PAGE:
EDUCATION – Stephen Cortez of Rosamond and Michael Tocco of Lancaster have been named President’s Scholars with the fall 2012 incoming freshman class at California State University, Long Beach (CSULB). Each has been awarded a full, four-year scholarship from the university worth about $70,000.
Cortez was both a valedictorian and National Hispanic Recognition scholar in this year’s graduating class at Quartz Hill High School. The son of Fernando Cortez of Rosamond, Cortez is planning to major in biomedical and clinical engineering at CSULB with an eventual career goal of becoming a neurosurgeon.
Tocco was a valedictorian for the Class of 2012 at Paraclete High School. The son of Michael Tocco of Lancaster, the younger Tocco has declared a major in civil engineering.
The CSULB President’s Scholars Program was created in 1995 in an effort to bring valedictorians and national scholars from California high schools to the Long Beach campus. It is recognized as the premier program of its kind in the state, and since its inception, more than 1,000 students from throughout the state have been selected for the program.
“The President’s Scholars Program at Cal State Long Beach attracts some of the most academically talented students in California, and this year’s class is no exception,” said CSULB President F. King Alexander. “The program is extremely competitive. Each year, we receive hundreds of applications for these scholarships, but this year only 26 students were selected to be part of this incoming group of scholastically outstanding individuals.”
Cortez and Tocco were selected for the program from an applicant pool of close to 700 high achieving students statewide. They will be among 26 new President’s Scholars joining the university when fall classes begin Aug. 27.
At Quartz Hill High, Cortez was very active in athletics, participating for four years on the boys cross country, soccer and tennis teams. He was also a three-year member of the Key Club, volunteering his time and working with the group to help improve the community. In the community, he volunteered with the Migrant Education Program, tutoring sixth- to eighth-grade students in math.
Tocco was also very active at Parclete High, where he served as president of the Italian Club and was involved with the Key Club and the school’s Associated Student Body. He was also a member of the National Honor Society, the California Scholarship Federation and Mu Alpha Theta. In the community, he ushers weekly at the Blessed Father Serra Parish.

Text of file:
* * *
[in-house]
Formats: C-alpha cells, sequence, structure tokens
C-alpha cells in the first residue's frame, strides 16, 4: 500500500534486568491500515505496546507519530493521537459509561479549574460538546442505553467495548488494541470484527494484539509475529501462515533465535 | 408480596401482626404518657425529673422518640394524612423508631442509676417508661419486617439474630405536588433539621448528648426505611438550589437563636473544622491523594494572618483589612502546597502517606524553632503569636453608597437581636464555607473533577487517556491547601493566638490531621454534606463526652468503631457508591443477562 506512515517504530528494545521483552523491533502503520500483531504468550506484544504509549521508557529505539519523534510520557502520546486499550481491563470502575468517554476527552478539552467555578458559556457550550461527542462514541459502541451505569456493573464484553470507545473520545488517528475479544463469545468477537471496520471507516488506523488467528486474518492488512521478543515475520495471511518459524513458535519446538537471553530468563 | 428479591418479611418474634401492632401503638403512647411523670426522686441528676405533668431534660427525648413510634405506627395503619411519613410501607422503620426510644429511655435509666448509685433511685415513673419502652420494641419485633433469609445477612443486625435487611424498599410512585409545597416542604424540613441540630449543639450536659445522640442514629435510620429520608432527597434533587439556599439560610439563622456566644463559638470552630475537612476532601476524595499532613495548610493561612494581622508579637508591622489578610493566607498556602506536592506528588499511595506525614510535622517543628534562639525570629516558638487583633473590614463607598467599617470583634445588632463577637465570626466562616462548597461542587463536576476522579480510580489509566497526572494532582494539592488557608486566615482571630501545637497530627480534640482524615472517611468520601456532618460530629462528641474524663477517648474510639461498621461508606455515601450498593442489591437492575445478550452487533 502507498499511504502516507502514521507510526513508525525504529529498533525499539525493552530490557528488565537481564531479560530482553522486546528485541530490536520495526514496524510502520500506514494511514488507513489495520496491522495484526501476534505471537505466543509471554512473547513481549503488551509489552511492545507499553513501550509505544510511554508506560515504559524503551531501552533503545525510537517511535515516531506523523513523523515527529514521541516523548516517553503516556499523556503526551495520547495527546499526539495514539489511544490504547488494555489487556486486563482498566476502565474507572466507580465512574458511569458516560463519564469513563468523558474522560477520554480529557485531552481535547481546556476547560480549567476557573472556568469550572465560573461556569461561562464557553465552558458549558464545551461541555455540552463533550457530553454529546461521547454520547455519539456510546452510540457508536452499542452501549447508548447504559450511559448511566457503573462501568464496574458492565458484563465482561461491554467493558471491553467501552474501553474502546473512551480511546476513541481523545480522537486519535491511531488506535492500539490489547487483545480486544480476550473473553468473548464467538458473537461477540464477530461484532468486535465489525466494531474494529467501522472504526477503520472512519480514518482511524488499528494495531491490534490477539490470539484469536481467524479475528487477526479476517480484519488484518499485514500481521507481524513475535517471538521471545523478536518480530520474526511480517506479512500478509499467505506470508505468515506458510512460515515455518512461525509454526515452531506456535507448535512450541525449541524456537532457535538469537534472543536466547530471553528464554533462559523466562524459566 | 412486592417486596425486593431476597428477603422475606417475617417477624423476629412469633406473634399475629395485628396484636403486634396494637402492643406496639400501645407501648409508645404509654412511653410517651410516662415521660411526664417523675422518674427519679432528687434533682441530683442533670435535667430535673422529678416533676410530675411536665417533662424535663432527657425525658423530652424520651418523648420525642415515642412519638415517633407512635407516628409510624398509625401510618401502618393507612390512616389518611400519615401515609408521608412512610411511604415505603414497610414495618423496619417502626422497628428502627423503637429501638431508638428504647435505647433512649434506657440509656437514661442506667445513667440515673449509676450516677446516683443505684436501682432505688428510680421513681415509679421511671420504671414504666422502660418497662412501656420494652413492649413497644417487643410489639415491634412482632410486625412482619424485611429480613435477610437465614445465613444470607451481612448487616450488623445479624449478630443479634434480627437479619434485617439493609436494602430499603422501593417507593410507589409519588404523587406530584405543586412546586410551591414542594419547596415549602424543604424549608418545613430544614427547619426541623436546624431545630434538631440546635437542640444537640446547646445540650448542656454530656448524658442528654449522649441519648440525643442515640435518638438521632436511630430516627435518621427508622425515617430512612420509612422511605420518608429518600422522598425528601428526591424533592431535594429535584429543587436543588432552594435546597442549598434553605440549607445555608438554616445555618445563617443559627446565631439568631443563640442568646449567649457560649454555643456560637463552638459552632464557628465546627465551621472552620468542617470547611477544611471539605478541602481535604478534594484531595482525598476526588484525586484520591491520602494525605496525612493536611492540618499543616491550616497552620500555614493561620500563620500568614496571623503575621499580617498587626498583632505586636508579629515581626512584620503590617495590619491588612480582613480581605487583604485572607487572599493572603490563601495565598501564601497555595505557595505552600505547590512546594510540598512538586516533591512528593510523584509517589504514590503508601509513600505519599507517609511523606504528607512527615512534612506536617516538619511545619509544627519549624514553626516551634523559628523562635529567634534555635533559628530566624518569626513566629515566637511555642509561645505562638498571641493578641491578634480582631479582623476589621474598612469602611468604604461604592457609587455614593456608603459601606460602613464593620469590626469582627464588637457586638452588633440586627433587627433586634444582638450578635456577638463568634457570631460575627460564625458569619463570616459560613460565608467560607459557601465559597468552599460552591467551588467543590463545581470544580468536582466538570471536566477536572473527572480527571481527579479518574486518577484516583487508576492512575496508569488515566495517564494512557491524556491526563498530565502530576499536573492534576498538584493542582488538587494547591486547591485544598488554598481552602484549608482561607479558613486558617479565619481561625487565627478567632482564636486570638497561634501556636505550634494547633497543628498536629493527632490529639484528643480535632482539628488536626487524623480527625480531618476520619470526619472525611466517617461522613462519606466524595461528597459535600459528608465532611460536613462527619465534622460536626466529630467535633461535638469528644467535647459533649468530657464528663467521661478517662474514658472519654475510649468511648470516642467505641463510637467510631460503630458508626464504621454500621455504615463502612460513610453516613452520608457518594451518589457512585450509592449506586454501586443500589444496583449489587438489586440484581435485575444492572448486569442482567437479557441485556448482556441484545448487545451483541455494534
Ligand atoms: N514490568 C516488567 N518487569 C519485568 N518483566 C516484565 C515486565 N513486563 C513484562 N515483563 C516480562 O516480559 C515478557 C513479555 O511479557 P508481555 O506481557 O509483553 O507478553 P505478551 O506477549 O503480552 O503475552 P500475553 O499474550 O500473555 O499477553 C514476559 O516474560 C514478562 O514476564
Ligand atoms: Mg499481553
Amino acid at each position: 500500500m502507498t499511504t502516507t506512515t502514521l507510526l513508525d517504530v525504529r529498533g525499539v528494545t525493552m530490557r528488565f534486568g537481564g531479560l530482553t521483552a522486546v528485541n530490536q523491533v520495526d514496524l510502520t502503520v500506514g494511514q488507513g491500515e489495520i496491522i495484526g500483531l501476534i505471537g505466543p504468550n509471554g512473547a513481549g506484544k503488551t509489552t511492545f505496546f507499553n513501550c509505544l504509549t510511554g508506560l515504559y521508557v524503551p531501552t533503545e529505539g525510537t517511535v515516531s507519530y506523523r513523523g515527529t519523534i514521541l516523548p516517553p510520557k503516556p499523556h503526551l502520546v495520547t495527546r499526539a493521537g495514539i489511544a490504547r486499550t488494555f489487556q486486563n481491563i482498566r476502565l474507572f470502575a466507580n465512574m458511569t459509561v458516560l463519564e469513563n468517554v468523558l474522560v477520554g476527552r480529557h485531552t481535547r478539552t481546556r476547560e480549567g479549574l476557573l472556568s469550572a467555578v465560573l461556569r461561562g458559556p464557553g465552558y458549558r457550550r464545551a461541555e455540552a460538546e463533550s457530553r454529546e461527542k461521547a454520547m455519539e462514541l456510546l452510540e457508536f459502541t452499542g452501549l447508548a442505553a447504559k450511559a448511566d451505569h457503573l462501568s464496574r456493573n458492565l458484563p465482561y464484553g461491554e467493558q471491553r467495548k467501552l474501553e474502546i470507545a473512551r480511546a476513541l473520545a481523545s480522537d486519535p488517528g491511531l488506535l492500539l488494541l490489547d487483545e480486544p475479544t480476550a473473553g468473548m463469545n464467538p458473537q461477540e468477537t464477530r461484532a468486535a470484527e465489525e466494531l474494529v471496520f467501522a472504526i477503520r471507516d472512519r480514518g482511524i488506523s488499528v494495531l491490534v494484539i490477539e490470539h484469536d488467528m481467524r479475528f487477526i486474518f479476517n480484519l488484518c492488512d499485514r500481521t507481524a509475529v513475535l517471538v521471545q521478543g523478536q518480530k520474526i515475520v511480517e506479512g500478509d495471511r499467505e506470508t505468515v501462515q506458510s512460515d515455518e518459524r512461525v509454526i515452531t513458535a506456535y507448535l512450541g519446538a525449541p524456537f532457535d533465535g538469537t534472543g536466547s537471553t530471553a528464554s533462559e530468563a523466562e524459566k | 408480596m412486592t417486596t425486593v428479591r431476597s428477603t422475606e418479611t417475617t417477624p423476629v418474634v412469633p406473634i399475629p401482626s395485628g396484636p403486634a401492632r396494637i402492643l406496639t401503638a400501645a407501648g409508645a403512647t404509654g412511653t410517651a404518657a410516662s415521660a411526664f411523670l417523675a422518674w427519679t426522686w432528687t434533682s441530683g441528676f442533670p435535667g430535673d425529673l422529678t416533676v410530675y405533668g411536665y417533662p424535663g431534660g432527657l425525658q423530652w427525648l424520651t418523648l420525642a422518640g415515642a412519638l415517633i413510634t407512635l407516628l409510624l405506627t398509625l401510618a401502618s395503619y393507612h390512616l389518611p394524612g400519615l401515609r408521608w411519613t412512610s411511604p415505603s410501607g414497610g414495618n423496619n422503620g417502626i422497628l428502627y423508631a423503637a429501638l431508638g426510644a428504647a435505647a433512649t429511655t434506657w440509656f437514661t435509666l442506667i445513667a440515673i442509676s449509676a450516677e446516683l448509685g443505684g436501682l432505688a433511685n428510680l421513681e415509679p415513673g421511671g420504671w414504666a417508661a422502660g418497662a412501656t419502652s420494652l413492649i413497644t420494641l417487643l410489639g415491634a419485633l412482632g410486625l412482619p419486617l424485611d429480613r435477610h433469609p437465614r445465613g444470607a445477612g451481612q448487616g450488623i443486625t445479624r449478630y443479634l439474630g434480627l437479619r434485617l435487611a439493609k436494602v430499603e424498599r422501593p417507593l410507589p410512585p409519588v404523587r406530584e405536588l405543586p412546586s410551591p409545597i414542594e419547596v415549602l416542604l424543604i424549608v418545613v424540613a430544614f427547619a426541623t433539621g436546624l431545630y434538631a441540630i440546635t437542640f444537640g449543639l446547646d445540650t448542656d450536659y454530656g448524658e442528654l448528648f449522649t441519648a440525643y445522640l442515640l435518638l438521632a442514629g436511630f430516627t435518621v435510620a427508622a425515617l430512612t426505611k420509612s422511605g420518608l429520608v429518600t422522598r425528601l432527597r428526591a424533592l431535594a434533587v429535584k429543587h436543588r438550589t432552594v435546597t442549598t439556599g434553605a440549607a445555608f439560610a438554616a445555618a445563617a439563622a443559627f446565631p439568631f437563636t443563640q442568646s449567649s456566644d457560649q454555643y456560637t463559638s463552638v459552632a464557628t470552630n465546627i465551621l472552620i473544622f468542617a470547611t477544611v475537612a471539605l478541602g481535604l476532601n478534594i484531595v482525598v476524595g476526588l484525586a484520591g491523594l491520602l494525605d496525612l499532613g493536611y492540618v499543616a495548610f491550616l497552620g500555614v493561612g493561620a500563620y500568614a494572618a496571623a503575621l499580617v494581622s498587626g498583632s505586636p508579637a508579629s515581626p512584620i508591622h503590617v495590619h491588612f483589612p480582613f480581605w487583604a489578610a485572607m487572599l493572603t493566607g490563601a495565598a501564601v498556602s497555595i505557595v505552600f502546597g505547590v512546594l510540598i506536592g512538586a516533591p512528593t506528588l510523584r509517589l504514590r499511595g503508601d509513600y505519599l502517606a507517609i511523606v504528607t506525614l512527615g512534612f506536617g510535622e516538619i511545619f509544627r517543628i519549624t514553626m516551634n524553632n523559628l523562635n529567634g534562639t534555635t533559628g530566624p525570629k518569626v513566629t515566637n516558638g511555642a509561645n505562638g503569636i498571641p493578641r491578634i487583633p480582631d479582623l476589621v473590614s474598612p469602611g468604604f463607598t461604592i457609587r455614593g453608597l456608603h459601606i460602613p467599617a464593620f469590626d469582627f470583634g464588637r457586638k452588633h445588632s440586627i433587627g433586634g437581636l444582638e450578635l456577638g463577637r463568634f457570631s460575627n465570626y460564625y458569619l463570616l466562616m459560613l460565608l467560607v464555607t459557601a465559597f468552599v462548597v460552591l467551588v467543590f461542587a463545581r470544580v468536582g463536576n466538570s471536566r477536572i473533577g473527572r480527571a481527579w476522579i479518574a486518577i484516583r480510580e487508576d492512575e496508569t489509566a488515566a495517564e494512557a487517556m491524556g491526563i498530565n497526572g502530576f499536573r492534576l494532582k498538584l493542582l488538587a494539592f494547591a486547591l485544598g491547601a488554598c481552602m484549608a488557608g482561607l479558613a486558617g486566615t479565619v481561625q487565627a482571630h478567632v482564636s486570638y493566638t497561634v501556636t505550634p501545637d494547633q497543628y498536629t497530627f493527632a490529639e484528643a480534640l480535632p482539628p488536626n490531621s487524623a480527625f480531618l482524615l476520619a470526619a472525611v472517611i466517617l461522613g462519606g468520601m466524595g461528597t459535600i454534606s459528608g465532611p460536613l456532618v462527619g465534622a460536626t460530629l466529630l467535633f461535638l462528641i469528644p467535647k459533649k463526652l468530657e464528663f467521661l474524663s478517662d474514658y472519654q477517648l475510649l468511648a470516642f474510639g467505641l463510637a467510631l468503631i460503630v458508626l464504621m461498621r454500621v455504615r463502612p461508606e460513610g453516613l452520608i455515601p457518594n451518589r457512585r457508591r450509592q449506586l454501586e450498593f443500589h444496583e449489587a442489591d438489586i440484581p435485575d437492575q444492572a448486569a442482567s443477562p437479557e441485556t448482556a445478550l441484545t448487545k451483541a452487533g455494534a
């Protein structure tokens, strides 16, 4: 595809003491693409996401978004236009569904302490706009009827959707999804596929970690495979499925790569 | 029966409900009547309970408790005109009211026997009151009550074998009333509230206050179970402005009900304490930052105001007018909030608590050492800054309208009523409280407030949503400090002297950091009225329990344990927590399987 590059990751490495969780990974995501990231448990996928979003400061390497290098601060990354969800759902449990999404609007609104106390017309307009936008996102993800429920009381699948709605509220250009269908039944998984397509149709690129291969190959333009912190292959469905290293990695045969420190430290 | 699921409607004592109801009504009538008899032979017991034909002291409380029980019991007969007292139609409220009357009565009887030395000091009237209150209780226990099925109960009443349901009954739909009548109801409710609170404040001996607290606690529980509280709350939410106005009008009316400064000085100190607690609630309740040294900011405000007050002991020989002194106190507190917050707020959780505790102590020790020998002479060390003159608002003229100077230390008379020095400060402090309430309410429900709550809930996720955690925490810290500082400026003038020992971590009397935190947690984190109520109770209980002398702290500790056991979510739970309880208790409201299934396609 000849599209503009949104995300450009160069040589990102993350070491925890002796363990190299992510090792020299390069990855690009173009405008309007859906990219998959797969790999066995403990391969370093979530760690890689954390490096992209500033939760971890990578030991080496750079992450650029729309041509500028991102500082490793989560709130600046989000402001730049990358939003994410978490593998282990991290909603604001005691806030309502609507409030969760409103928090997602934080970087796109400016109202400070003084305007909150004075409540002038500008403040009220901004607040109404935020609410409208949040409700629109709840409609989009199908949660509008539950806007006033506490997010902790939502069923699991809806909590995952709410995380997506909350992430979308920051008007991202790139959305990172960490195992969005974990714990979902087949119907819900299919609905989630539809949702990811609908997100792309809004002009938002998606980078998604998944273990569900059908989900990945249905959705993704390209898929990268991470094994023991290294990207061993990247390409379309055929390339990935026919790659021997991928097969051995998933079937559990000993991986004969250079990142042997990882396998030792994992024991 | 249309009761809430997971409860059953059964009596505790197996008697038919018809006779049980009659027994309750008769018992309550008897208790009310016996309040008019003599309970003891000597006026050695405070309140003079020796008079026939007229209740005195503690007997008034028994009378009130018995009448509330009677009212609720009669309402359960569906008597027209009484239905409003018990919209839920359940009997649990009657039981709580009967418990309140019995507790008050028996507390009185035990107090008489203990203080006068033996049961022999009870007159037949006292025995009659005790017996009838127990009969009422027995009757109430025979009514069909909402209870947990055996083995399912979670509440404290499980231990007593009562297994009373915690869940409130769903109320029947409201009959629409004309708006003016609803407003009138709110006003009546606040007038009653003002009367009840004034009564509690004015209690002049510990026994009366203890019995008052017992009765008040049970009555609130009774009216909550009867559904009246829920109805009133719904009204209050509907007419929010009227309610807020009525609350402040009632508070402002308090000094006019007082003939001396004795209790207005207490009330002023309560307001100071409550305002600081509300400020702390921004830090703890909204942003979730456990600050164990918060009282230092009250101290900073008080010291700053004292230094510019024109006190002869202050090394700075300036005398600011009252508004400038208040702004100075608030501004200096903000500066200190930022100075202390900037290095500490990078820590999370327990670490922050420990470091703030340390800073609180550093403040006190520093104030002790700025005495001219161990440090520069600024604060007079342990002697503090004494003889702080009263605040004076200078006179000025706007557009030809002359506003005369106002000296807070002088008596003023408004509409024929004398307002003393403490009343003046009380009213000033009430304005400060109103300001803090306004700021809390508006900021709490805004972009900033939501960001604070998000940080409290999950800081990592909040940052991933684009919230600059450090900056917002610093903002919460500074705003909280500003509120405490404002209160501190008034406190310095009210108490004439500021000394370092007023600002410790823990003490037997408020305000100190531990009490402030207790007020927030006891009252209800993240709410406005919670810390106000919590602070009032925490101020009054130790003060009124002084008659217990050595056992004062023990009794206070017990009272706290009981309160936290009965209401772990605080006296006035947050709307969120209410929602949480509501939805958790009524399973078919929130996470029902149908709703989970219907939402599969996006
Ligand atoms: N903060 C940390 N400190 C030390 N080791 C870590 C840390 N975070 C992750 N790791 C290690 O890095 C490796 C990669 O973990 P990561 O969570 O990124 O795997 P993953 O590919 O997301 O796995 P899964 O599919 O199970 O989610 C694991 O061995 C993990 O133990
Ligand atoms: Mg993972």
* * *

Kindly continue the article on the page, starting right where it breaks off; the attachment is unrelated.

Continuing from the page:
“I chose to apply to California State University, Long Beach for its positive reputation, location and nationally recognized academic programs,” Tocco wrote in his application essay for the program. “By providing me with a diverse and intelligent array of professors, CSULB offers me a place to challenge myself academically and attain an education that satisfies my major’s requirements, as well as giving me the tools to work in the field of my choice.”
Cortez concurred in his essay, noting that “CSULB offers many opportunities in all majors and has an astonishingly diverse and multi-cultural student community.”
The environment at CSULB will “challenge my academic capabilities and allow me to thrive as an individual and scholar,” Cortez wrote. “CSULB is one of the best advocates for undergraduate research and work opportunities, encouraging students to delve into their majors through hands-on experience.”
As President’s Scholars, the two will attend CSULB on full scholarships, which covers general student fees, an annual book allowance and paid housing in the campus residence halls for four years. In addition, they will receive priority registration, personal academic counseling and more.
The benefits for qualifying valedictorians and National Scholars from accredited California high schools are made possible through the support of the CSULB Alumni Association, President’s Associates and the Corporate Scholars Council.
With nearly 35,000 students (fall 2011), Cal State Long Beach is among the largest college campuses in California and the third-largest campus in the 23-campus Cal State system, which is the largest public higher education system in the nation.
(Information via press release from California State University, Long Beach.)